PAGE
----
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1994 - Mr Major’s Speech in Nizhniy Novgorod

Below is the text of Mr Major’s speech, made in Nizhniy Novgorod in Russia on Wednesday 16th February 1994.


PRIME MINISTER:

Mr Governor, Ladies and Gentlemen. May I say firstly how delighted I am to be here today. The very fact that I am here addressing an audience of Russian businessmen shows very clearly just how far economic reform has come, just a few years ago such a meeting would have been wholly unthinkable.

Of course trade is nothing new for Nizhniy Novgorod, as this magnificent trade fair building testifies, and today once again Nizhniy is at the forefront of trade within Russia. You are leading the way in pioneering the new economy and you have some impressive examples of economic reform at work. What Nizhniy does today all Russia may do tomorrow. I believe that Governor Nemtsov and his colleagues are right to be proud of their achievements here in Nizhniy.

From what I have seen here already, albeit in a very short visit, I know that I do not have to convince the businessmen of Nizhniy of the benefits of a swift move to a functioning free market economy. Here you know that it will give you the freedom to earn fair rewards for your work, but there are others who need to be persuaded.

The move to a market economy is complex, it is difficult and it does involve temporary hardship for many people, I do not believe anyone should deny that, and that is why explaining the benefits of the free market is not always easy. Explanations do not put food on the family table but I believe that earning a fair wage for a real job will. You, the new entrepreneurs, must help convince the doubters by your own individual success, it is your skills that will enable the country to use its vast potential in human and natural resources. It is your understanding of the market that will help attract inward investment, it is your success that will benefit yourselves and the Russian people as a whole with new products and with new markets.

We in the West support you and will continue to do so. And one way we can help is the British Know How Fund mentioned a few moments ago by the Governor. There are already a number of successful Know How Fund projects under way in Nizhniy Novgorod, projects to help train your bankers, to help privatise road haulage and to help privatise farms.

But putting companies in private ownership by itself is not enough, we need them to work together to sustain these new enterprises and to make the most of new opportunities, and to help with this I have in a moment some new initiatives to announce.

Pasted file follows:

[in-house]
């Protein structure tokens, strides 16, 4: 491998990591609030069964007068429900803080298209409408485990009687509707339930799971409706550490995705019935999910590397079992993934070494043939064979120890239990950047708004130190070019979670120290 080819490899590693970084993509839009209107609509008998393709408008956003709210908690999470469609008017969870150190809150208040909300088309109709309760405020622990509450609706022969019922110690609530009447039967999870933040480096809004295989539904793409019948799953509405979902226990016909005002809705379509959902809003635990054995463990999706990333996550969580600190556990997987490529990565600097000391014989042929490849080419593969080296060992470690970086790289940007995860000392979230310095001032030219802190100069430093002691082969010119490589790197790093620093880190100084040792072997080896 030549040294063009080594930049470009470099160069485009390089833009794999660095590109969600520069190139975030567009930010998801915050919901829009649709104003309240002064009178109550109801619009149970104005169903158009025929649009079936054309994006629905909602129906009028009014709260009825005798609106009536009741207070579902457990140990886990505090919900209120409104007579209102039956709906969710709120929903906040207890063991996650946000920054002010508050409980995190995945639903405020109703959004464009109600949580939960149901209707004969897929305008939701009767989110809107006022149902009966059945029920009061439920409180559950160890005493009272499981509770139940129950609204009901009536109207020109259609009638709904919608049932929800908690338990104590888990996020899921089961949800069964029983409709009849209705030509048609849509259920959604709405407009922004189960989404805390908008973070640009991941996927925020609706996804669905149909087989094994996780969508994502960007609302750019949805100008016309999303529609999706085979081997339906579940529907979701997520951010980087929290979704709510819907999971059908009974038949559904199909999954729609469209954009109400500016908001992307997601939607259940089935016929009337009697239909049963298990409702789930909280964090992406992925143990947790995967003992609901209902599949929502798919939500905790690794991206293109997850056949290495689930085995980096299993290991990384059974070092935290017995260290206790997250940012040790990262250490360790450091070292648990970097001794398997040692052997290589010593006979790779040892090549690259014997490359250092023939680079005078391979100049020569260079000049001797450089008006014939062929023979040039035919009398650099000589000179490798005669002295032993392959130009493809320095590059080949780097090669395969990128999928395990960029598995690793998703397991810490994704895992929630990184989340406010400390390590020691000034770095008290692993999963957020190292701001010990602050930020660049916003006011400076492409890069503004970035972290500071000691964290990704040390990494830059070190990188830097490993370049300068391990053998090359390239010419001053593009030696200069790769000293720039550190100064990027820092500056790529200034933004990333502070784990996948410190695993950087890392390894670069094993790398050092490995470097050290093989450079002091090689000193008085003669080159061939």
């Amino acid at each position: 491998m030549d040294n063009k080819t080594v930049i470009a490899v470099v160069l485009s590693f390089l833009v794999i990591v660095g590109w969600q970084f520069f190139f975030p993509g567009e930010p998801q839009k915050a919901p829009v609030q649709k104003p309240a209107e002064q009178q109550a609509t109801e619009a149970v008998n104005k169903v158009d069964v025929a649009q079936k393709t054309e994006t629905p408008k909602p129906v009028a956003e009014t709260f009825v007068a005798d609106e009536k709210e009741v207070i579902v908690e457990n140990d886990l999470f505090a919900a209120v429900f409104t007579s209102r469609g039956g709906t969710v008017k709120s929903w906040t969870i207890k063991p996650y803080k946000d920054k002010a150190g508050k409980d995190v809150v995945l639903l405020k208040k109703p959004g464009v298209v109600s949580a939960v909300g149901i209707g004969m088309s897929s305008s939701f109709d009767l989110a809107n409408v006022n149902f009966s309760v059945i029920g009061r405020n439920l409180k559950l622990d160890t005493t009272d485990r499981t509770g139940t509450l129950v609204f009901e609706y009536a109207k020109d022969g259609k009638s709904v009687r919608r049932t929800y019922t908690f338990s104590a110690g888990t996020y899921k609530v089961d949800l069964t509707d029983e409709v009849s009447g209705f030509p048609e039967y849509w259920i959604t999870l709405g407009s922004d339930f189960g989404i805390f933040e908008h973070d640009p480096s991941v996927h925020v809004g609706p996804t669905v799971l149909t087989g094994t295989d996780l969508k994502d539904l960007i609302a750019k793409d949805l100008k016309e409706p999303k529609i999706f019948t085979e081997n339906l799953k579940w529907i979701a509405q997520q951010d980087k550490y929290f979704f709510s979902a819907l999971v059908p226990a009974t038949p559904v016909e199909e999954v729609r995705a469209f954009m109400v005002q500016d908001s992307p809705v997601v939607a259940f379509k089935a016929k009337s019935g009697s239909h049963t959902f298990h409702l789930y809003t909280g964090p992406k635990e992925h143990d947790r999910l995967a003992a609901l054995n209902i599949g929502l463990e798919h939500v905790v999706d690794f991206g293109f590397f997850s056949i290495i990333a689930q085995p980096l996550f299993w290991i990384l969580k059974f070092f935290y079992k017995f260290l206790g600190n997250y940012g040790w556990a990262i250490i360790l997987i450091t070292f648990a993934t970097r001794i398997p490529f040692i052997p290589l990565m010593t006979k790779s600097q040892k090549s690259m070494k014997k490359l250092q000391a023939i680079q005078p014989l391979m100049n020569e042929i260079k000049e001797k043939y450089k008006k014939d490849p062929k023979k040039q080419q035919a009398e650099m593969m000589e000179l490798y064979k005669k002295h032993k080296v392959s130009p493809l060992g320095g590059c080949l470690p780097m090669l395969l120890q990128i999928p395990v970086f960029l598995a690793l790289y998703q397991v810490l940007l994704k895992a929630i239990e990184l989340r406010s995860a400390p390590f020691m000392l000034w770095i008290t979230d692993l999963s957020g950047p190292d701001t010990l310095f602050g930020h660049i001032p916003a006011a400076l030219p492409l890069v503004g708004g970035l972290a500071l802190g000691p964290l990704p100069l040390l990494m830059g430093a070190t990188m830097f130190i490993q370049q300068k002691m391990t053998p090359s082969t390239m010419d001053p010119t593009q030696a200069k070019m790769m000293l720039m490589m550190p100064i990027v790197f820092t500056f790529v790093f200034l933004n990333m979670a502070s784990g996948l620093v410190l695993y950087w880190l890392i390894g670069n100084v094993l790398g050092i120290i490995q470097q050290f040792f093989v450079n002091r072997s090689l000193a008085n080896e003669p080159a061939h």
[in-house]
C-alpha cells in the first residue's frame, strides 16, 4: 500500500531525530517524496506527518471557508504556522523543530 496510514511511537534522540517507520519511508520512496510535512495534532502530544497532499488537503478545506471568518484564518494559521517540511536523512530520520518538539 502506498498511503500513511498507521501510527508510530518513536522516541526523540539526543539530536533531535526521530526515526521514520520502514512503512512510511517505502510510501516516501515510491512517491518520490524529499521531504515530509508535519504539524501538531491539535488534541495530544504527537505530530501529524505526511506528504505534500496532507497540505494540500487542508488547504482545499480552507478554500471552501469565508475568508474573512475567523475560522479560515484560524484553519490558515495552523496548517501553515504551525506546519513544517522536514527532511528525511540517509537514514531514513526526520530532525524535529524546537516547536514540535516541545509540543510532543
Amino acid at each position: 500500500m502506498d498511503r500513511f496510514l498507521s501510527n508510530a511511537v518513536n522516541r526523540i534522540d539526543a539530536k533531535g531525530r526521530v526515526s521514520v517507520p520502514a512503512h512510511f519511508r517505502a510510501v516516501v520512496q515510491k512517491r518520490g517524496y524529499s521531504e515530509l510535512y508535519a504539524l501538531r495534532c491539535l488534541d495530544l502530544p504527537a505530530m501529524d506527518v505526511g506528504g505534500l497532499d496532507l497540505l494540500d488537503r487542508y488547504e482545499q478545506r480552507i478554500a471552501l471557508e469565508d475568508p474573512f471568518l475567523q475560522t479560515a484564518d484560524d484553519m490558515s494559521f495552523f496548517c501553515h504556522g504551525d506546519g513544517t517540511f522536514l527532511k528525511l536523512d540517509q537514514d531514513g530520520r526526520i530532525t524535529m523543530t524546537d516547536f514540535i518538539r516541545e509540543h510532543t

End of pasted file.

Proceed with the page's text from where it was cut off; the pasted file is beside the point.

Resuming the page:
Let me mention some of the initiatives. First, we propose to establish a technical assistance centre through which to channel assistance and help enterprise reorganise on free market lines, it will be set up by British consultants working with Russian personnel and it will also help to attract new investment to the region. Second, in partnership with the international finance corporation we have chosen Nizhniy Novgorod as one of four areas where we have decided to help create secondary markets to enable enterprise to raise domestic investment. The scheme will support the training of brokers and dealers and give people the freedom to trade with their shares. Thirdly, we are developing a retaining programme to help people develop new skills in catering, the retail trade and marketing, we intend to give people a better stake in the reform process.

We have other schemes in mind as well and this kind of support is just part of a wider picture. But another greater part is to ensure that you have the opportunity to trade with the rest of the world and to do so on equal terms. The United Kingdom has long argued for the removal of trade barriers, we shall continue to work to open European and world markets.

I do under-estimate the difficulties ahead as Russia reform, but neither do I under-estimate Russia’s potential and the skills and enterprise of the Russian people. I am as keen as you to see that potential realised, realising that potential is in all our interests, it is why Russia looks outwards for opportunity, investment and partnership.

I believe that is is in everyone’s interest that the West responds positively and helps Russia at this moment. It is in your interest that reform succeeds and it is in the West’s interest that reform succeeds.

I am delighted therefore to be here today and to play a small part in building that partnership between Russia and the West. Thank you for your hospitality.